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Monday, November 20 Entertainment

‘Buddy Holly Story,’ with Md. actor in lead, visits the Shubert in New Haven for 3 shows

“Buddy — The Buddy Holly Story” began in London in 1989 and has played around the world, earning kudos as one of most successful rock ’n’ roll musicals ever. Even though Michael Perrie Jr. played Holly for 50 performances early last year, the newest touring show coming to the Shubert Theatre in New Haven has Perrie freshly informed about his subject.

On a break from rehearsals last week in San Angelo, Texas, Perrie and castmates visited the Buddy Holly Museum in Lubbock, Texas, long after Perrie had done his original research on Holly.

“It was so cool to be in his hometown and go to the museum, go out to his house and go to Buddy Holly Avenue, and the KDAV radio station that he started out on,” he said in a phone interview.

Not that Perrie, who is from Baltimore and newly married, didn’t have an emotional connection to the show in the first place.

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Shubert Theatre, 247 College St., New Haven. Friday, Nov. 17, 8 p.m.; Saturday, Nov. 18, 2 and 8 p.m. $76-$16. 203-562-5666, www.shubert.com

“One of the things I sent (to the producers in 2016) when I was auditioning was that ‘This show was the show that made me get interested in theater in the first place.’ My cousin and my uncle were in it back when I was 8 years old and I saw a regional production of it. ... I was like ‘I want to learn how to play guitar. I want to get onstage. I want to pretend to be somebody else.’ ”

Perrie, who writes humorous plays and streaming shows, appreciates the writing of the two-act Alan Janes musical.

“It’s amazing how much the trip to Lubbock highlighted this, (but) seeing some of the things Buddy owned and seeing some of the quotes that people had said about Buddy ... there are instances and lines in this show that a lot of the actors and I didn’t connect (with). ... And it turns out they pulled a lot of real things (that were said) and have some of the characters squeeze them in.”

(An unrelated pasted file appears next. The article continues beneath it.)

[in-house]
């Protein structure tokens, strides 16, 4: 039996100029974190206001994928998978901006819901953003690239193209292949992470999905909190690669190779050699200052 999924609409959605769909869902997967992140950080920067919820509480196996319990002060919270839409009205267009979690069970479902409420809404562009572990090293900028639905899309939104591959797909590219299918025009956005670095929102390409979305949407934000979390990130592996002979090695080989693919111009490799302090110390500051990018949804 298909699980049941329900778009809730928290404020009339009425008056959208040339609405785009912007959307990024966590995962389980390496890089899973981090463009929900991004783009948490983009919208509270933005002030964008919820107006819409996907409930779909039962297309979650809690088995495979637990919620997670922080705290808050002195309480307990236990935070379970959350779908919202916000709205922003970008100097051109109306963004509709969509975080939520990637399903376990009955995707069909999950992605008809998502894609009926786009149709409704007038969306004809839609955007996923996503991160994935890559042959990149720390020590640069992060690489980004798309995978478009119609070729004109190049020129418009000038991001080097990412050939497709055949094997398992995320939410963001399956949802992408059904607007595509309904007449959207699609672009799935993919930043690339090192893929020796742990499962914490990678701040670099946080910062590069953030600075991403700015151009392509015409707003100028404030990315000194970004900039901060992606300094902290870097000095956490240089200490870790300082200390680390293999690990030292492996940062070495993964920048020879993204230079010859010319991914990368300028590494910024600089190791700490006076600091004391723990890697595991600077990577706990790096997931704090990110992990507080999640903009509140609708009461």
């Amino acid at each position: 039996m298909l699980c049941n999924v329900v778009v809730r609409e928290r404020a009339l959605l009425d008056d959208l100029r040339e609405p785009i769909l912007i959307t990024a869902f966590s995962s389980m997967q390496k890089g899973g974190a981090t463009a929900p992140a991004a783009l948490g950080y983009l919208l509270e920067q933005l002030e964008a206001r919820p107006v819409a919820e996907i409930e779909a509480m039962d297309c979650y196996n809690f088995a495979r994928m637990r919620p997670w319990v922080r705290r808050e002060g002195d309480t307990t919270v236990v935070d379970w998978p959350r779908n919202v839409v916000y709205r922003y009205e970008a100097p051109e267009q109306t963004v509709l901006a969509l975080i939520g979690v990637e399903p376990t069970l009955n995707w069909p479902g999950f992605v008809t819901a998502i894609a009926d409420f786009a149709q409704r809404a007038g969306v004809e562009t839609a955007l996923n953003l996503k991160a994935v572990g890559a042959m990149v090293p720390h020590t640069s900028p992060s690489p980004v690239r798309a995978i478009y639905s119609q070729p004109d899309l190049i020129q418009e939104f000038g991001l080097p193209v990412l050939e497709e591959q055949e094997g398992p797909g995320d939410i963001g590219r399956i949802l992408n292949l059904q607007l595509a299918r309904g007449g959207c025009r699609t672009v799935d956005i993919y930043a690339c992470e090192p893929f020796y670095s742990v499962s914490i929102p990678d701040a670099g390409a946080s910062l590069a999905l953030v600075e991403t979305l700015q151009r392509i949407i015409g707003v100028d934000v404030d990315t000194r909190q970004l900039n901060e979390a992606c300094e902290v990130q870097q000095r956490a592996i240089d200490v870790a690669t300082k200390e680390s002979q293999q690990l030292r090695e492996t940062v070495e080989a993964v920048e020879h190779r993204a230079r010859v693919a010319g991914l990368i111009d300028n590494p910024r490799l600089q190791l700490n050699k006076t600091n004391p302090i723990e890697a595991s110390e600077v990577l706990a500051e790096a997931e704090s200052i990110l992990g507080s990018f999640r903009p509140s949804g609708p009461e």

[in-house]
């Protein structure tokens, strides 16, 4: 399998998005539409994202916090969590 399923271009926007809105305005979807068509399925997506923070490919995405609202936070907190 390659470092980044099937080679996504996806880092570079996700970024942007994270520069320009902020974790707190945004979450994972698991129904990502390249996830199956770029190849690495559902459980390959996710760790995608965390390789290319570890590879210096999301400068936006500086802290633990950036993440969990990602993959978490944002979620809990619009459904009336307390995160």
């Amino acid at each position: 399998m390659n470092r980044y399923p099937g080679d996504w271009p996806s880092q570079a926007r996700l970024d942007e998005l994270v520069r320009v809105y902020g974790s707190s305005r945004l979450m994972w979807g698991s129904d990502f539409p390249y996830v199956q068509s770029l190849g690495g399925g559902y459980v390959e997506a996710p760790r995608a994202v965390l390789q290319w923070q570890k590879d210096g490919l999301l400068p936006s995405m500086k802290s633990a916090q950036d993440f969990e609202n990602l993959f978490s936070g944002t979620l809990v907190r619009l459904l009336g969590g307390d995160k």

The show features the classic songs, “That’ll Be The Day,” “Not Fade Away,” “Oh Boy,” Ritchie Valens’ “La Bamba,” The Big Bopper’s “Chantilly Lace” and more.

Reactions to the jukebox musical — this version will tour through spring — often include surprise that it is so entertaining in its music and story. Holly, of course, made his mark in the l950s and died in 1959.

“I think the power of ‘Buddy Holly’ and why it connects so fully with audiences, especially in this theatrical format, is because it is so much more than just a concert. It’s a show, a musical. ... You need the story. That’s the power of Buddy Holly himself as a person. His drive, his passion, and that’s what launched him so quickly into the national spotlight.”

Holly was a force at a young age in pushing for his songwriting, a rocking sound, arrangements and production — not to mention the surprise of a tall, thin, bespectacled white guy playing this kind of music. The show, Perrie points out, furthers that understanding.

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Though Holly met an unfortunate fate, there are comedic moments in “Buddy.” “These awkward moments for a young man trying to do something that was unheard-of in the time period and trying to be really confident about it,” Perrie said.

Jamarante@nhregister.com; Twitter: @Joeammo

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